• The ability to improvise when things don’t go according to plan 

Now, here’s the tricky part. I just mentioned the influence that people have on the success of your business. But, it turns out that they are also the biggest drain on organizational resilience.

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Where We See Resilience Slip

In a survey of more than 800 employees in the United Kingdom, the biggest detractors to resilience were workload and, to a greater extent, difficult work relationships. In other words, it all comes down to people! 

As the function directly responsible for people strategy, HR is well-positioned to reinforce resilience across every aspect of the business. 

But, and this is a big but, at many companies, administrative activities still take up too much of HR’s overall time. Failing to digitize, or having too many digital solutions can result in delays, and even increase blind spots when it comes to resilient people strategies. 

Throughout the course of the pandemic, we saw these challenges reveal themselves in real-time. We saw the impact of delayed investment, as teams struggled to rapidly adjust and adopt flexible work arrangements. 

And, on the other hand, we saw how digitally-mature HR teams were well-prepared to respond to these same challenges. 

At Personio, we conducted a survey of 500 HR leaders in the UK. Not surprisingly, digitally mature HR teams were better prepared, but even in an overall-digitally-mature market like the UK, 71% of respondents struggled to access their people data, and less than half had a proper recovery plan.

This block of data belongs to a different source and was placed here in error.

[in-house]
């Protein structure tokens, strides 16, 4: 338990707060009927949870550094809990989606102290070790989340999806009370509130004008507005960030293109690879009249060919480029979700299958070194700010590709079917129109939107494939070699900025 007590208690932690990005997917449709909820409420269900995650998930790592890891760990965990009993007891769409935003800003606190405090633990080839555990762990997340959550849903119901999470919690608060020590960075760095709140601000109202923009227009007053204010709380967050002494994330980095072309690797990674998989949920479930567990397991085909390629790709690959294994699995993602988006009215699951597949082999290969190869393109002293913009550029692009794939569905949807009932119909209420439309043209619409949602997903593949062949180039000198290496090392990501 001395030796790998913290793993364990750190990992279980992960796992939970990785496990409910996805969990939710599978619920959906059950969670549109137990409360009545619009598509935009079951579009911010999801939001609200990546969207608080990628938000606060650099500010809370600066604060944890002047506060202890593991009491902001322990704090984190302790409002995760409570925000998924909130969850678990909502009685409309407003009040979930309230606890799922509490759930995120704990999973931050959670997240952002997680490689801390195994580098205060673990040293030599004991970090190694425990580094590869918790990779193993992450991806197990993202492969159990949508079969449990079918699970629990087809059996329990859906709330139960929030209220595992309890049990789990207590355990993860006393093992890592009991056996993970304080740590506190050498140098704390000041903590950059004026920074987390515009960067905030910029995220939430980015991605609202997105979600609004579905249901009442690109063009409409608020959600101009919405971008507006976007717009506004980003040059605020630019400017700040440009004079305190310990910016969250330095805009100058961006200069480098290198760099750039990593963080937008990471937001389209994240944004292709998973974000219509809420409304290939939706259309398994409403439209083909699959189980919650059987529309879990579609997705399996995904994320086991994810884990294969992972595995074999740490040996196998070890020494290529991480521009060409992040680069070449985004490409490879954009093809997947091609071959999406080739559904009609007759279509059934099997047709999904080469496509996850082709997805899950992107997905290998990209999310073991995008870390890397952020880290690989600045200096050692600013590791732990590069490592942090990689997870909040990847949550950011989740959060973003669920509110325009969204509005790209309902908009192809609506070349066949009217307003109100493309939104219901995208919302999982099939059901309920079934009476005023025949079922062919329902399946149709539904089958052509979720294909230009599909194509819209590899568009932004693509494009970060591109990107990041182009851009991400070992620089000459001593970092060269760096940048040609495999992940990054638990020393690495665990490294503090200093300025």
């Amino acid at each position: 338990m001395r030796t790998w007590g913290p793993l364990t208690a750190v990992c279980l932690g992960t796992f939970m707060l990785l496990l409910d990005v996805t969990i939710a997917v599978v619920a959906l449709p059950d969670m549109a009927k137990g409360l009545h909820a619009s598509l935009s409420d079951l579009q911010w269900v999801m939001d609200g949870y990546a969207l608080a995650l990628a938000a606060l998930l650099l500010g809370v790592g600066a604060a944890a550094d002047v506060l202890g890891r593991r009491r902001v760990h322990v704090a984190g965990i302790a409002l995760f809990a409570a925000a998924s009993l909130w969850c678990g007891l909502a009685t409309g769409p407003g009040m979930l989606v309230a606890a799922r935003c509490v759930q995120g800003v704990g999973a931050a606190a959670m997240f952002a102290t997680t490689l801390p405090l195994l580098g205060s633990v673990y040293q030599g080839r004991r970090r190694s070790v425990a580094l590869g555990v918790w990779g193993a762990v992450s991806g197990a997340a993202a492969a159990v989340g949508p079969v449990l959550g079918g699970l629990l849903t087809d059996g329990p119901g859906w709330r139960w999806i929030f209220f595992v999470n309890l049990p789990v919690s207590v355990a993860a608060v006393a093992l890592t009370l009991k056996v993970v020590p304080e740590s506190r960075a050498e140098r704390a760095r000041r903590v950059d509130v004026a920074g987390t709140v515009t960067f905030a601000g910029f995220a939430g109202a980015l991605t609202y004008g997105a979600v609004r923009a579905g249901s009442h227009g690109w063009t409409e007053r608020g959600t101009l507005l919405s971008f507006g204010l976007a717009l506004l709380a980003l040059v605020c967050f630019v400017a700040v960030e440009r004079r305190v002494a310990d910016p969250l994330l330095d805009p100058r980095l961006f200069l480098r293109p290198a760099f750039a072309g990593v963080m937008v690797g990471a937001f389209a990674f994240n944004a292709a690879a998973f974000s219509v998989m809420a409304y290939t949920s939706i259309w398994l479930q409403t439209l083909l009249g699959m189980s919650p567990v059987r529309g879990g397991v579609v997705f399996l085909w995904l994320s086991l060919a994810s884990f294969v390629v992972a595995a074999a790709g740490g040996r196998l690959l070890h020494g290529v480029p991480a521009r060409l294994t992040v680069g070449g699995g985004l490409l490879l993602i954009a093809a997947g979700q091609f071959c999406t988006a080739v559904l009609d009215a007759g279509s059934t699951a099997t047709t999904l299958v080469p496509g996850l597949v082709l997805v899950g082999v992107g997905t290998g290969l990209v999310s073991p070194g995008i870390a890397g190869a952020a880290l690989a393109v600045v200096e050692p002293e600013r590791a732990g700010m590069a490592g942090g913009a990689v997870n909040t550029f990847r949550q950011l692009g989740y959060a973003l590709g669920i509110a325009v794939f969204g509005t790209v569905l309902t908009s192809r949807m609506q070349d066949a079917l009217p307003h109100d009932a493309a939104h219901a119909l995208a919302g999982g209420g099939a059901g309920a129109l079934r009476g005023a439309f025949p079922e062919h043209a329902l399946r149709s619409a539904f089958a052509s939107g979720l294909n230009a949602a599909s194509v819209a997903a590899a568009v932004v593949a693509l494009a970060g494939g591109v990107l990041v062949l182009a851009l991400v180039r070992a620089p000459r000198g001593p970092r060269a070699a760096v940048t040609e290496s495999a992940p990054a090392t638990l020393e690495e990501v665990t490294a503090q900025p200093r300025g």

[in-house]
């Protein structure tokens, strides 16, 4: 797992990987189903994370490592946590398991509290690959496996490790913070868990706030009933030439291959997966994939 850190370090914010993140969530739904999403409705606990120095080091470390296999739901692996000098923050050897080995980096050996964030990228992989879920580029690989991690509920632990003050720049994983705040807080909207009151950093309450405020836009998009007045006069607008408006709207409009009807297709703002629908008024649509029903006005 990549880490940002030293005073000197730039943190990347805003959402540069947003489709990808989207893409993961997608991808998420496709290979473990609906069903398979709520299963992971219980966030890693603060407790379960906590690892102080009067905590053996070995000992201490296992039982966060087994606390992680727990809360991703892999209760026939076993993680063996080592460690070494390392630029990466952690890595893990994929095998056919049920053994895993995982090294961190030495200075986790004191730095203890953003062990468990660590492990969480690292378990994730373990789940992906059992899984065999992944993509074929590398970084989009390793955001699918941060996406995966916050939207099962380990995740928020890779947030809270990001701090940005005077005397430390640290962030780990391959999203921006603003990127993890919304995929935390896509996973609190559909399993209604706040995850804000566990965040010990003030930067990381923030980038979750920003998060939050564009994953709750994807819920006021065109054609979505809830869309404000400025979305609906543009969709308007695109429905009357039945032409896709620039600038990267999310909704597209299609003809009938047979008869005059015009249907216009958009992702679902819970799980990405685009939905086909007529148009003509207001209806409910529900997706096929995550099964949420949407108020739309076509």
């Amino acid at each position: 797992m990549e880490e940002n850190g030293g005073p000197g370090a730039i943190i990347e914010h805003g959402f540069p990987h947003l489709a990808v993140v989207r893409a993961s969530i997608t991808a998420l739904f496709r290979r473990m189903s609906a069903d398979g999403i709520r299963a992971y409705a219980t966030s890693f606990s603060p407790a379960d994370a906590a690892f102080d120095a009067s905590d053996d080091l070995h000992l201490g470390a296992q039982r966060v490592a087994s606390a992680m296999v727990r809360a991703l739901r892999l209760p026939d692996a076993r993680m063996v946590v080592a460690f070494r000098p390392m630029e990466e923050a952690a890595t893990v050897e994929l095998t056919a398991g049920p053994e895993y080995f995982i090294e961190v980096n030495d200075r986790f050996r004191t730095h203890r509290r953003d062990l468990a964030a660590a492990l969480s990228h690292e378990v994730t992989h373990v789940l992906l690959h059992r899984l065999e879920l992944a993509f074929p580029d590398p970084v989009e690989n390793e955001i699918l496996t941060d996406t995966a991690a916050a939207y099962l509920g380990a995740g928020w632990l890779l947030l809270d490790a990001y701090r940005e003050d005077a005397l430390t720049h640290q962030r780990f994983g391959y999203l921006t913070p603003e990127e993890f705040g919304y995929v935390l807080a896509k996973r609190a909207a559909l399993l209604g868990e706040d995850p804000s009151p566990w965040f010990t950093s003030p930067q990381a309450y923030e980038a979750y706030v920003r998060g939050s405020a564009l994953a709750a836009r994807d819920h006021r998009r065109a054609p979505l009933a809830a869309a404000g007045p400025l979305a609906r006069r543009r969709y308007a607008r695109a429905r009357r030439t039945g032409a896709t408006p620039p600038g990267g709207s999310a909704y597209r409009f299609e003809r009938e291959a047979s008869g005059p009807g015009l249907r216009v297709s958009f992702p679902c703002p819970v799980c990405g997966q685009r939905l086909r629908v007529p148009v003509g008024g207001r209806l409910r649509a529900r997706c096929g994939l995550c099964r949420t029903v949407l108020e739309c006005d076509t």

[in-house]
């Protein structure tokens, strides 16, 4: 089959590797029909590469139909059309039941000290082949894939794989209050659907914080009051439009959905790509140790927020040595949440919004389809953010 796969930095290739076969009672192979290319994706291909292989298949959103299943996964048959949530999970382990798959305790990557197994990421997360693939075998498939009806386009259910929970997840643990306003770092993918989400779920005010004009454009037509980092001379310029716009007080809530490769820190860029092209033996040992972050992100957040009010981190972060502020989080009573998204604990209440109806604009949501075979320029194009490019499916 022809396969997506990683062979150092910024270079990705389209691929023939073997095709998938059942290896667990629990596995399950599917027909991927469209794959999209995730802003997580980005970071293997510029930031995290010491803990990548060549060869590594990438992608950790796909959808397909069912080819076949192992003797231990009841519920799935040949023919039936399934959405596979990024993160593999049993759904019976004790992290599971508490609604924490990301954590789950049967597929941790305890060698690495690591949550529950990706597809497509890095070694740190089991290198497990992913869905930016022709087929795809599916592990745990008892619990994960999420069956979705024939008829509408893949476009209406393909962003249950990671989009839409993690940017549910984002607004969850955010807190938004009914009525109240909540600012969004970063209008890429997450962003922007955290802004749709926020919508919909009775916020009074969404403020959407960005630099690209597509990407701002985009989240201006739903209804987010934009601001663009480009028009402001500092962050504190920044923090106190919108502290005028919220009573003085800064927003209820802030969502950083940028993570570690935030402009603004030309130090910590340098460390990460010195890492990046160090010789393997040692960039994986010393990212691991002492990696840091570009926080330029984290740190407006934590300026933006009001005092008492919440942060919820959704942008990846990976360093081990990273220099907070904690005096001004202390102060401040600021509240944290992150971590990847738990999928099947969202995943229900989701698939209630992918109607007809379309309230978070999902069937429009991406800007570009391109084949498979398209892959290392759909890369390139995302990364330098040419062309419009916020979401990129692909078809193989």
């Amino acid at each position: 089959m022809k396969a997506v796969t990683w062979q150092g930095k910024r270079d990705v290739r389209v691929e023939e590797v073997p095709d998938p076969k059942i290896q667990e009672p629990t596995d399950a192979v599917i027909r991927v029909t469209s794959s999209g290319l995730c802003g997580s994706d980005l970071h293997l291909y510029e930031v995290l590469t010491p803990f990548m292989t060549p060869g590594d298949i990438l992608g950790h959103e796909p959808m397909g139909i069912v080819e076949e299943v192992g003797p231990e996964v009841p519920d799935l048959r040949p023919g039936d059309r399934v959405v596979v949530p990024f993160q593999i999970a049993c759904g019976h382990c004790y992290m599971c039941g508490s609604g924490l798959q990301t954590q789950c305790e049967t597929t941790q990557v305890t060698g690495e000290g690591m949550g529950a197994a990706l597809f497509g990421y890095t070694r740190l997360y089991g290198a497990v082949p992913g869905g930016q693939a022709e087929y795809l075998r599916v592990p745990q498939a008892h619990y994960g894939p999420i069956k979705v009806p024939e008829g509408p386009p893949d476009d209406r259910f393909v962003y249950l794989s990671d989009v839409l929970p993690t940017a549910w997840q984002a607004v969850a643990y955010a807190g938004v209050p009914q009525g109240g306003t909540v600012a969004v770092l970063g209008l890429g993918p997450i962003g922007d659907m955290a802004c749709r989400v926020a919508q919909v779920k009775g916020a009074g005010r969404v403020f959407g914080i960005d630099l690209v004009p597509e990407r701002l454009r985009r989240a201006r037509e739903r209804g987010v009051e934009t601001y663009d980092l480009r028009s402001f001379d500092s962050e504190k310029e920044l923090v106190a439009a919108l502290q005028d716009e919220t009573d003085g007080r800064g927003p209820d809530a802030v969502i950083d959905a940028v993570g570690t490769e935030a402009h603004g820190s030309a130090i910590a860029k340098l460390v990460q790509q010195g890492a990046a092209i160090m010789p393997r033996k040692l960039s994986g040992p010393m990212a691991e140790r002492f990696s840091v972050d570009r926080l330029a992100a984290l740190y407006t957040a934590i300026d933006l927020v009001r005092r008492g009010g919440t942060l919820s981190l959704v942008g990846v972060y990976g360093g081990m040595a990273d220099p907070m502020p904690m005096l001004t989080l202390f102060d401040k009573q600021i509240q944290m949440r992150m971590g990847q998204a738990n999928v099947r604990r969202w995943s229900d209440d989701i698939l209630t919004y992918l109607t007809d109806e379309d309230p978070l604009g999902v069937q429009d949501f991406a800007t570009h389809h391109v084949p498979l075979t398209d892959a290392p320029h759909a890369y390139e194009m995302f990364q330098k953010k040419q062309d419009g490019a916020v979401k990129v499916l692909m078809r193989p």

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The Four Key Dimensions of Resilience

There’s still more to be done when it comes to building resilient organizations. But, these can be supported by HR across four key dimensions:

  • Agile teams and processes that can adapt quickly to change
  • A future-ready workforce with the right skills to remain competitive
  • Access to reliable HR data to support strategic decisions
  • Excellence in people operations, so HR has time and information to develop strategies that support organizational resilience

Each of these requires an investment in people operations. The transformative effects, though, can be felt very quickly. In fact, in our conversations with companies across Europe, the process occurs in leaps and bounds, and not baby steps. 

In this article, we expand on the four key strategies to help improve business resilience.